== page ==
After a terrible week for the major indexes we closed at critical support levels and very close to lows for the year. The markets are poised to wait out the Democratic convention in hopes it will pass uneventfully. If it does we are poised for a rebound until the next event on August 13th when the Olympics begin. The waiting game for the convention will begin on Monday.
There were no economic reports on Friday and I doubt the markets would have paid attention anyway. The focus on Friday was earnings and convention and both were negative.
Microsoft fell -1.00 to $28.05 and closed at the low for the day as their earnings report was picked apart. The big news was the anticipated decline in earnings due to the drop in interest income after they make their big payout. With $32 billion due to be paid out this year Microsoft had to shift from longer-term instruments into short term investments as they readied the cash for final distribution. Their earnings reported nearly -$500 million in derivatives losses for the quarter related to the money shuffle. While that sounds like a lot of money it is only a drop in the bucket for Microsoft. However after doling out the cash Microsoft will lose one component of their earnings for the future. Last year Microsoft reported a +21% increase in earnings. Fully 10% of that number was from interest income. This suggests future earnings must overcome that 10% hit before breaking even. This was part of the cause for Friday's loss. The stock has made a complete round trip this week with a strong bounce on Wednesday after the dividend news and the drop on Friday took it all back.
Another earnings disaster was Amazon, which dropped -5.84 on Friday after reporting earnings that missed estimates. The challenge for Amazon was falling sales. Amazon said sales in North America, its traditionally strongest market, only rose +9% for the quarter. Sales actually fell in some overseas markets for the first time in recent memory. Amazon raised revenue guidance for Q3 but did not raise earnings guidance. This suggests margins are being squeezed and the free shipping program so critical as a sales tool is beginning to impact those falling margins. Prudential reiterated their price target of $30 on AMZN, -$9 from Friday's close. Piper Jaffray rated the stock an underperform. Clearly the bloom is rapidly fading from the Amazon rose.
Coke was yet another disappointment with sales growth of only a meager +1% and earnings guidance well below estimates. Coke was KO'ed for a loss of -3.80 on Friday and proved that you do not have to be a tech stock to invoke investor anger. Coke is also the target of a criminal investigation into allegations of inflating overseas sales to make earnings in the past.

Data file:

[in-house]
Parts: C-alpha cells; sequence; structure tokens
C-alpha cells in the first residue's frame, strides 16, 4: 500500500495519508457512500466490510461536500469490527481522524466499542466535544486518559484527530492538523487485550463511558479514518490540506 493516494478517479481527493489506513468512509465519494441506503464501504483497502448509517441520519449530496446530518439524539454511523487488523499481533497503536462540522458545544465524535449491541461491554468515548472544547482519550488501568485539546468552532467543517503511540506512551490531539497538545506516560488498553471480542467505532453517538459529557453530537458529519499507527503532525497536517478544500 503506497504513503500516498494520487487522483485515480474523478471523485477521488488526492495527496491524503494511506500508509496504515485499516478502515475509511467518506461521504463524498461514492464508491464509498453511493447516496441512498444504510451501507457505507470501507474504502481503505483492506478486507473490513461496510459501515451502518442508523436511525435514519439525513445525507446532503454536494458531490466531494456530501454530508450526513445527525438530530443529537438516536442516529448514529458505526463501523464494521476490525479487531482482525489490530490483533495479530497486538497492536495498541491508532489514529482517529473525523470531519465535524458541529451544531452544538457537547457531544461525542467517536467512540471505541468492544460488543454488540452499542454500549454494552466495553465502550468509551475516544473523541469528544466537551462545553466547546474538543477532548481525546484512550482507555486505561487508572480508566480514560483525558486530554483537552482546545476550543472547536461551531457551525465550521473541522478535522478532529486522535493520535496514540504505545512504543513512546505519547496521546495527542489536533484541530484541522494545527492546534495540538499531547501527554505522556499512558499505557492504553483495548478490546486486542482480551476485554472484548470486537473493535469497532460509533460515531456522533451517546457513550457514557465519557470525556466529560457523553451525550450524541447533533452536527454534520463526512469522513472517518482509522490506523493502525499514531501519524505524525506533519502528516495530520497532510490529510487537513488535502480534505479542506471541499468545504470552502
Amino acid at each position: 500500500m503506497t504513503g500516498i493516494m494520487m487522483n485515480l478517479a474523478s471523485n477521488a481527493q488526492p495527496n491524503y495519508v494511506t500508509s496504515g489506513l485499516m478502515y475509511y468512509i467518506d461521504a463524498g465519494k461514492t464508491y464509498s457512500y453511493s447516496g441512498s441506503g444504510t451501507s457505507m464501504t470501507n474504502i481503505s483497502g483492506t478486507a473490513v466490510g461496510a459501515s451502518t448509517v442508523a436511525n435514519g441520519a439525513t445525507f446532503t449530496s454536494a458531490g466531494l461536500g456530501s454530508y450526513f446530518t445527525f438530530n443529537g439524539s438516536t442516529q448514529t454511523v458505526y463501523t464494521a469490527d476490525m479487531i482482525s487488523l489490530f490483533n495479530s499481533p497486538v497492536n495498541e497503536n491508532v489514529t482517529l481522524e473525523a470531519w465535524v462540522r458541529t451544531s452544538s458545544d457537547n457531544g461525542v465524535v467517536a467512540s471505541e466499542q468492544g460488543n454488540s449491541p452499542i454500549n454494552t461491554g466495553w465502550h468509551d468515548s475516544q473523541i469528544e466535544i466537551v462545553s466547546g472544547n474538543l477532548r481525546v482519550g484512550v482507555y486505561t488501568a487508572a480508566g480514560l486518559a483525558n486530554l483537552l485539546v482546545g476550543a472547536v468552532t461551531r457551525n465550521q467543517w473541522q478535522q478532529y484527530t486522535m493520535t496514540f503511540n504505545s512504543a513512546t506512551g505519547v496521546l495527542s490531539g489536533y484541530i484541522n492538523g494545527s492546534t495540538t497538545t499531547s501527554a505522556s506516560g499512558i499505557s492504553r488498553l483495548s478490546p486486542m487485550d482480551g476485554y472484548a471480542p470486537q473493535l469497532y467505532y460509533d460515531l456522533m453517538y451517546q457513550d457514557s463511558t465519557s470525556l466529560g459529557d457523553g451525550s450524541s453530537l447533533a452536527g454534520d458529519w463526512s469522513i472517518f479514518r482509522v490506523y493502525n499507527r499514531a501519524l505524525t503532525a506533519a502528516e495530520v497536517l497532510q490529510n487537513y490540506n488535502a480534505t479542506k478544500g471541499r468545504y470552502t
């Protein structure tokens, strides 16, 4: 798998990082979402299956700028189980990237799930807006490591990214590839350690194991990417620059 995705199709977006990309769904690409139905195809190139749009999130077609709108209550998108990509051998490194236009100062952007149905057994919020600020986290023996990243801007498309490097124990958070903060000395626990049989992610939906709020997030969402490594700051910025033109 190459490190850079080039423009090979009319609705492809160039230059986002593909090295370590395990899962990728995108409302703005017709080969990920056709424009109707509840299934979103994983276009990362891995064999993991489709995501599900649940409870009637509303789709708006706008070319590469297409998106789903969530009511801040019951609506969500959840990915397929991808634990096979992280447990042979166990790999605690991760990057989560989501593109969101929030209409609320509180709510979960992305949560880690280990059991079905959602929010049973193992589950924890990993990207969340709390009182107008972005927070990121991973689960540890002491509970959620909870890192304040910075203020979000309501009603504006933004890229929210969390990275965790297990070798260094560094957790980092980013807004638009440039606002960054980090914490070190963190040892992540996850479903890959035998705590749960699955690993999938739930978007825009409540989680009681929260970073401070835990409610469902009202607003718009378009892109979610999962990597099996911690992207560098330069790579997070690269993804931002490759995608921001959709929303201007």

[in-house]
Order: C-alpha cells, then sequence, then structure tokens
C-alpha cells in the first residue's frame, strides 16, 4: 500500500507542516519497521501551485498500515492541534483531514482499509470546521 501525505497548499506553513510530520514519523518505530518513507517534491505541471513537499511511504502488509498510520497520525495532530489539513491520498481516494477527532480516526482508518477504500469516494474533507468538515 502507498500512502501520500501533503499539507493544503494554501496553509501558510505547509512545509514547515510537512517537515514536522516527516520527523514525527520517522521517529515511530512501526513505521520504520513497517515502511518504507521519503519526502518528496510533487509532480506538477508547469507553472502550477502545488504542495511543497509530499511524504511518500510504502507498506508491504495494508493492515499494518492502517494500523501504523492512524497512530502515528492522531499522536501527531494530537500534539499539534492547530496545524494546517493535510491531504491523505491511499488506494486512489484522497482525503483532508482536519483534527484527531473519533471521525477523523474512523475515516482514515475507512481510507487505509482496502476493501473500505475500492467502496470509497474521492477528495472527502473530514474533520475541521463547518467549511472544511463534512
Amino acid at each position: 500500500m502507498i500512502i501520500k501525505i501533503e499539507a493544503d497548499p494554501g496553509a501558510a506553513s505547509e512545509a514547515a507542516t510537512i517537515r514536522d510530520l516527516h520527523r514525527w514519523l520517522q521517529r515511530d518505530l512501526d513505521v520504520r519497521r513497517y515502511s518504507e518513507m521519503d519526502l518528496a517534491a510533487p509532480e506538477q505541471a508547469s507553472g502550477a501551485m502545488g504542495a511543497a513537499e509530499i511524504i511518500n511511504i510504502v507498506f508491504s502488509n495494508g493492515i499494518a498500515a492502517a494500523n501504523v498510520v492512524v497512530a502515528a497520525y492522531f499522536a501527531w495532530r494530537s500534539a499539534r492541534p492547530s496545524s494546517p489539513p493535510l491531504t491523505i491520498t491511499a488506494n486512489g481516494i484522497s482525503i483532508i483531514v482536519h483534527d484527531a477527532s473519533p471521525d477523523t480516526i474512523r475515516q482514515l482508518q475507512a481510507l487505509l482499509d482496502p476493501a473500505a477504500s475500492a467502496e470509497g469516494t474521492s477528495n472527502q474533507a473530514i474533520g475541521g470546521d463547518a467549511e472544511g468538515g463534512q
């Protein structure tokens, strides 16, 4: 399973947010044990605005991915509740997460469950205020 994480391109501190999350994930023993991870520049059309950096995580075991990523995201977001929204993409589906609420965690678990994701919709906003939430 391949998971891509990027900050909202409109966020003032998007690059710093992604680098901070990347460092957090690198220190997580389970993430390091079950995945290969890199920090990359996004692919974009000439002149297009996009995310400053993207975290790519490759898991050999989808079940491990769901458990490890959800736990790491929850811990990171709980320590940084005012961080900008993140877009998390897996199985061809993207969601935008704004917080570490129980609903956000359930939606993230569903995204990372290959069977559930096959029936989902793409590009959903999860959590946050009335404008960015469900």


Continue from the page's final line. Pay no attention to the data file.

Coca Cola Chart
Maytag reported sales revenue that dropped -1% on weak appliance sales and a strong loss from cost cutting. They posted only +9 cents a share and missed analyst estimates by -30 cents. The weakness in appliance sales is yet another sign that consumers are hoarding cash and keeping their wallets on their hip. MYG dropped -2.07 on the news to $19.17.
After Thursday's earnings 242 S&P companies have reported earnings and 169 beat estimates, 47 reported inline and 26 missed estimates. Last year at this time the numbers were 206, 7 and 29. Clearly there is a shift away from the high end after expectations became too optimistic. Earnings warnings on future guidance by numerous big name companies have soured investor appetites for stocks. It is not that earnings are bad, they are far from it at +24.4% in year over year Q2 gains. These are very strong gains but the challenge is not what companies are reporting but what they are saying. It appears these earnings are not sustainable and the decline back to single digits could come faster than expected.
The gloom and doom from the earnings slow down pushed the Dow to its lowest close since May-24th at 9962 and a new intraday low for July at 9932. The Dow is only one sell program away from making a new closing low for the year at 9906. The Nasdaq has already performed this feat with the 1849 close on Friday. Not only was it a new closing low for the year but also a new low. Also jumping on the bandwagon was the SOX with a new dual low for the year at 405.
Dow Chart - Daily
Nasdaq Chart - Daily
SOX Chart - Daily